In 2014 we saved 40% of our income, so we will need to enact a few changes to meet our higher goal. Currently Betterment automatically receives $300 every Monday for the down payment on the next rental property, but that only equals $15,600 —leaving a gap of an additional $13,100 during the year to meet my goal.
That money will have to come from reduced spending or earning more money at work when possible. My husband is salary, but I am hourly and do have the option to pick up extra hours to earn more income.
Debt Reduction: 25% of income will go towards debt with the goal of a $40,000 reduction in mortgage principal. Student loans and car loans were paid off many years ago and all credit card balances are paid in full each month so this section is all related to real estate.
Rental home #1 Refinance – Reduce principal owed by $18,500.
0% Credit Card – Pay remaining $6,500 balance by October when the 0% offer expires.
Rental home #3 – Reduce principal owed by $1,500.
Primary residence – Reduce principal owed by $12,500.
In 2014 we used 30% of our income to pay down mortgages; I am actually going to decrease this area to 25% in 2015 to maximize how our money is allocated. The interest rates on all the mortgages are between 2.875%-4.5% so our money will be better off invested in the stock market, which historically has returned 7%.
Our next rental property purchase is planned for Spring 2016, so we are prioritizing our highest interest rate rental debt for any extra payments we make during the year. Debt is a burden, even debt which, in our case, I consider an investment and one that provides us with good cash flow every month. If you have any credit card debt or other high interest debts, this area has to be your primary focus.
Spend: 25% of all income will go towards living expenses, down from 30% in 2014. This is the “everything else” bucket, utilities, insurance, my son’s school, groceries, dining out, travel, shopping, etc.
This is where you can make the most changes, but can also be the most challenging. Some expenses like electric, water, car expenses are not going to change much. The areas we could improve on are eating out, cable TV and impulse Amazon shopping. In 2015 you can get HBO directly from HBO and I think that will finally let us cut down our cable bill.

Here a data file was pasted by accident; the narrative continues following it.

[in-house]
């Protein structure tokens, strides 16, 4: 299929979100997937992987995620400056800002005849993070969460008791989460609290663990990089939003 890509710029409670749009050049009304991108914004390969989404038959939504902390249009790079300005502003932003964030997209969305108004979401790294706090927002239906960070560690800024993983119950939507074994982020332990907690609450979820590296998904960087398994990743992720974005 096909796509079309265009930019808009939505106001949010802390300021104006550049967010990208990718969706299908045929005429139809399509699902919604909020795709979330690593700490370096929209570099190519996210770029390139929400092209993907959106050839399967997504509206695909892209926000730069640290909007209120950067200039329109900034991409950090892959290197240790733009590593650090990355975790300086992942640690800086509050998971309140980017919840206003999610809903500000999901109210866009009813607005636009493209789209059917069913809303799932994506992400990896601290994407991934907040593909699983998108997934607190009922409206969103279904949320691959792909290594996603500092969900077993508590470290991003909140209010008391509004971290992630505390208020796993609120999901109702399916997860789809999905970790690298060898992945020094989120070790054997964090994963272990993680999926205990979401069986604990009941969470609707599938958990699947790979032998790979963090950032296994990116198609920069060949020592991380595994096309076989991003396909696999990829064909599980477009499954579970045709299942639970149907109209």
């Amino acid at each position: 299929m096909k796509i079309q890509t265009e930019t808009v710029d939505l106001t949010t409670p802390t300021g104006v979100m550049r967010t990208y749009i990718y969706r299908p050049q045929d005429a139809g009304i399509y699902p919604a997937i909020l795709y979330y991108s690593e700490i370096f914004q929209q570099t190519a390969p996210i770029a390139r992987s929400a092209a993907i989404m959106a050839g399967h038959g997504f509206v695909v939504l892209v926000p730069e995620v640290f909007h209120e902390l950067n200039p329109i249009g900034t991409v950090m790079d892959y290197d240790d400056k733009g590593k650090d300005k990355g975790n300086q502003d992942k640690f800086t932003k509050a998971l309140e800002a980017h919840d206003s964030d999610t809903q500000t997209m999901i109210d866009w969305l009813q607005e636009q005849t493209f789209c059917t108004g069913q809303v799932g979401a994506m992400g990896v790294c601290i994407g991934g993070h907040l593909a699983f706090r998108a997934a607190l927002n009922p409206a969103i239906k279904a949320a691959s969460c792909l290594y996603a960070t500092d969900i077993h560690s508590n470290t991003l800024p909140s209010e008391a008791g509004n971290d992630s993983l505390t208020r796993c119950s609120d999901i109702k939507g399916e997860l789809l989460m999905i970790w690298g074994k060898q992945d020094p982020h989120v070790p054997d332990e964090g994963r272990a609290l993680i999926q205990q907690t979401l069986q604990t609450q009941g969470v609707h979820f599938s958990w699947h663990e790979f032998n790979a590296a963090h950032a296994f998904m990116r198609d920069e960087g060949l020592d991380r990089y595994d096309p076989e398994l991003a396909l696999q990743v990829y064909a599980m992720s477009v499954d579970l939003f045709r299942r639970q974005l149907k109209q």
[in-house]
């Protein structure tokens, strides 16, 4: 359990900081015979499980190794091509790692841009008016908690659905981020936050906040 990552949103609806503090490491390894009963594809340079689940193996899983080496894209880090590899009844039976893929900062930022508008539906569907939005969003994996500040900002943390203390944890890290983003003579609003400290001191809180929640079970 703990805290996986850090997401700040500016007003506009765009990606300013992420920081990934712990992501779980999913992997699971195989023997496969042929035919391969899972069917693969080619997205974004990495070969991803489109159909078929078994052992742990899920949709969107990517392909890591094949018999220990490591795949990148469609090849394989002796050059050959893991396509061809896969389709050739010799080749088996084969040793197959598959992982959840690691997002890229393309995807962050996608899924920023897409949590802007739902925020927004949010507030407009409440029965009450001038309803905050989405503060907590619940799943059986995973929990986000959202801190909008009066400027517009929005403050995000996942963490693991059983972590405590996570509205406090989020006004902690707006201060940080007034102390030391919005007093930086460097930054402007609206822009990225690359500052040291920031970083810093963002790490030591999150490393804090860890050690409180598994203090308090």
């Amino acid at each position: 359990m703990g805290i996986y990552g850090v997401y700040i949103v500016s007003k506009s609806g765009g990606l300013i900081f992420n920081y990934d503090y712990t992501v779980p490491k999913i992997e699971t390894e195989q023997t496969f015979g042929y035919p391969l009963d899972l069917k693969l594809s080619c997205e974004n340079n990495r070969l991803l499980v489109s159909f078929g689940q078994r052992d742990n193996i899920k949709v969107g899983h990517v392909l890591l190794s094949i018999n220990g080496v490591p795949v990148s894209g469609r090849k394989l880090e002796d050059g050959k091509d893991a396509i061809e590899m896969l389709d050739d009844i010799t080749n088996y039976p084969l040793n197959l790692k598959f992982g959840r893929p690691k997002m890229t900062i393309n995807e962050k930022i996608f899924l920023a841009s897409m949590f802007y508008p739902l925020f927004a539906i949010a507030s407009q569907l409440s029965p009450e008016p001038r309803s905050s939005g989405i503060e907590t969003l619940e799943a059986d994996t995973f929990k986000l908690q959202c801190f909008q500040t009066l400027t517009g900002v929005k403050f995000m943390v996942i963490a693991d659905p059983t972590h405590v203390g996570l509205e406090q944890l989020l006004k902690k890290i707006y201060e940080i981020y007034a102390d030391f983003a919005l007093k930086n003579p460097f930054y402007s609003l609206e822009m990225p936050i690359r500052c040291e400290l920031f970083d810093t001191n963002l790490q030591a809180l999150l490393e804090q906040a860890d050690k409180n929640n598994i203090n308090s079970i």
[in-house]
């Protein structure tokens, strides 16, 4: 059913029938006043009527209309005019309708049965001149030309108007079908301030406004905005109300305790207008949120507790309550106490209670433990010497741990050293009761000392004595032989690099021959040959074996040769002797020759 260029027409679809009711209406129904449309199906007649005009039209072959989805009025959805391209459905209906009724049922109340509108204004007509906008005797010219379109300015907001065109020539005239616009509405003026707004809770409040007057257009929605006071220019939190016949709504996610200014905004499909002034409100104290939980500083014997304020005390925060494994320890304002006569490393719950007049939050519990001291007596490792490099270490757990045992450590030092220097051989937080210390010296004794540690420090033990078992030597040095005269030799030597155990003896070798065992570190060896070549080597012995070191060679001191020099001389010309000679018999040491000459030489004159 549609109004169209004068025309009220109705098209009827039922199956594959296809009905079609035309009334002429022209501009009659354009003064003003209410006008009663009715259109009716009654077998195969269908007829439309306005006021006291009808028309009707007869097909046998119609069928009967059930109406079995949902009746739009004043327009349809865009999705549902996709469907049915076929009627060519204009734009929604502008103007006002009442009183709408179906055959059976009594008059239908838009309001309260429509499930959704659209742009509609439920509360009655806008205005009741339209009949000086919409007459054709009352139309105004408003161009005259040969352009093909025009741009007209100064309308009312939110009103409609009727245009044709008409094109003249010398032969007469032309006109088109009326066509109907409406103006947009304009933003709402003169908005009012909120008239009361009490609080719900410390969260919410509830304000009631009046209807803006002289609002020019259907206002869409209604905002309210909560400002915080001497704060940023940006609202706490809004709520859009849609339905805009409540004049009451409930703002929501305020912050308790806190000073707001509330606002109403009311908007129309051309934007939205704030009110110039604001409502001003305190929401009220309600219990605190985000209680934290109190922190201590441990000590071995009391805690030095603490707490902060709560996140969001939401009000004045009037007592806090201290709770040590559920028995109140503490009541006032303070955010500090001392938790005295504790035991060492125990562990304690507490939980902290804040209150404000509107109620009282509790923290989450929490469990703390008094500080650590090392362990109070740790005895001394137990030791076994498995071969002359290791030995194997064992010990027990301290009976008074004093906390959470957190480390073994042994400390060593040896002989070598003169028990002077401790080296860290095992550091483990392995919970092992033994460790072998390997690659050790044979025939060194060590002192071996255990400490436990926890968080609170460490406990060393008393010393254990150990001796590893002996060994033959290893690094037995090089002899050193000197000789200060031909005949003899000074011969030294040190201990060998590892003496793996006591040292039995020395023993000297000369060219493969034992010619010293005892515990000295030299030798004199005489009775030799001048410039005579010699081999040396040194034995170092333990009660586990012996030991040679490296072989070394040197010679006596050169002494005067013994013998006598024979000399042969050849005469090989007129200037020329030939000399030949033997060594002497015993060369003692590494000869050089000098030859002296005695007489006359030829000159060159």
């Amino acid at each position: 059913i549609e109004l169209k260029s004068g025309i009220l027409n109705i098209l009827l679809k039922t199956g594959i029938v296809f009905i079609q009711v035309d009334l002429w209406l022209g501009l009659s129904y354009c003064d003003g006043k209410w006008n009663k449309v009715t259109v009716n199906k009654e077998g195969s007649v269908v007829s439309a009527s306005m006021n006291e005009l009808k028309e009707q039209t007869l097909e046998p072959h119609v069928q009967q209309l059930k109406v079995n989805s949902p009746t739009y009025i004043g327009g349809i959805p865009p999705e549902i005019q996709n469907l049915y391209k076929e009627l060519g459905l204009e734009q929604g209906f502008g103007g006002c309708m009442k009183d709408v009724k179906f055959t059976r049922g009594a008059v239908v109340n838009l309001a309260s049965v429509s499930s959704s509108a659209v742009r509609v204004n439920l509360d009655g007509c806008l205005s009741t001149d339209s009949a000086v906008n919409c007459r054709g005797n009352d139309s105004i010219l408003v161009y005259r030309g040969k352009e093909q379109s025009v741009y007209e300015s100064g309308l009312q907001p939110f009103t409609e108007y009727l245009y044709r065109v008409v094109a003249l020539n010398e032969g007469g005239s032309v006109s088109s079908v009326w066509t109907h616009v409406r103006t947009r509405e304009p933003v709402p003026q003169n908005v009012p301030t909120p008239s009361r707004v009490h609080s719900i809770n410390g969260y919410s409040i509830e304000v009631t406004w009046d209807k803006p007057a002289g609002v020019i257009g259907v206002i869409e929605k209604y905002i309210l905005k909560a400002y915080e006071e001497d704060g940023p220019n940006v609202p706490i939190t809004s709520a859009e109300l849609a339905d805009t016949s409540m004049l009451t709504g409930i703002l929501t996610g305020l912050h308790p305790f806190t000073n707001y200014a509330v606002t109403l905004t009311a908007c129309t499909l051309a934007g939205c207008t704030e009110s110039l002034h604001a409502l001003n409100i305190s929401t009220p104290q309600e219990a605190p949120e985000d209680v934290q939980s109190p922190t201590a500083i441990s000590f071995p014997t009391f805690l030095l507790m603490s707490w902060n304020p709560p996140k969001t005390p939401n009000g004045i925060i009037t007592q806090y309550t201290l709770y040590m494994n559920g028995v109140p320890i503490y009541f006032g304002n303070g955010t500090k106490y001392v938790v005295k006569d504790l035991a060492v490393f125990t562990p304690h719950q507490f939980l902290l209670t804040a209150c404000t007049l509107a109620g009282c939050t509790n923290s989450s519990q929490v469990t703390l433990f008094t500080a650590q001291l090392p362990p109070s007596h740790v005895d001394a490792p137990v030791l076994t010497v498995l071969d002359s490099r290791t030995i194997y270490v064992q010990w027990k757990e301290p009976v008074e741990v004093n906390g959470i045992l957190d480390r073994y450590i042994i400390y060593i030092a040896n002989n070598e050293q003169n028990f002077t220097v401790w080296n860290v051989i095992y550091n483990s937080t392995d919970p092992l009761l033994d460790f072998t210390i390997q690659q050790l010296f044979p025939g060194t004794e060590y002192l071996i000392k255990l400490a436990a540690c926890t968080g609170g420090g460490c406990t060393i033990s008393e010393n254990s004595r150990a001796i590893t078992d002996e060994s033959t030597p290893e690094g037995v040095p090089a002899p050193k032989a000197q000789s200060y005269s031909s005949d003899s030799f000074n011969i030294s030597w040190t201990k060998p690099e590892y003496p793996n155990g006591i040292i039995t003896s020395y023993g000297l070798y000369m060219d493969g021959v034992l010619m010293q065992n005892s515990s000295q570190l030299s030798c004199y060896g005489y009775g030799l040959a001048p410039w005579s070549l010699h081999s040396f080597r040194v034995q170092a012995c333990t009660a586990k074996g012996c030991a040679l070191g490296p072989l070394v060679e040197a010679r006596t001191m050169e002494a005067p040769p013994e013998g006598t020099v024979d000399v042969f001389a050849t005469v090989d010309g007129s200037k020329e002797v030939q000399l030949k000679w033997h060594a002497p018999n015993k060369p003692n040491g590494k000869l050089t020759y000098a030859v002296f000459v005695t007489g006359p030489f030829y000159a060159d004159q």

As for Amazon, we have started putting things in the shopping cart and only ordering once a week. This short pause has helped us control our impulse shopping and frequently we remove items from the cart deciding we really don’t need to buy them.
Our other big savings will come from my son, mid-2015 he will start elementary school and the days of paying over $1000 a month for preschool will be over!
We are gearing all our savings goals towards the day my military husband is eligible for his pension. We could be spending money each month on car payments, dining out more, giving in to every toy request my five year old has, but we don’t.
We choose to live well within our means. Being military and having to move every 3-4 years also helps keep our belongings in check. You don’t collect much when you are forced to pack it up every few years. This decluttering has also proven to be a surprising source of revenue as we regularly sell excess belongings on eBay and Amazon.
So that is our current plan, which continues to evolve with increased knowledge and experience. My family is committed to our goals and plans and when a family has a joint goal it is easy for everyone to get on board to reduce wasteful spending.
The Florida beaches are calling us, hanging out on a boat fishing all day sounds amazing. We want to be retired in ten years, living off our rental property income and investment dividends. A few more years of saving hard, letting the dollars do their compound interest magic, and then we will have reached the big goal, financial freedom. What will you be doing in 2015 to reach your goals?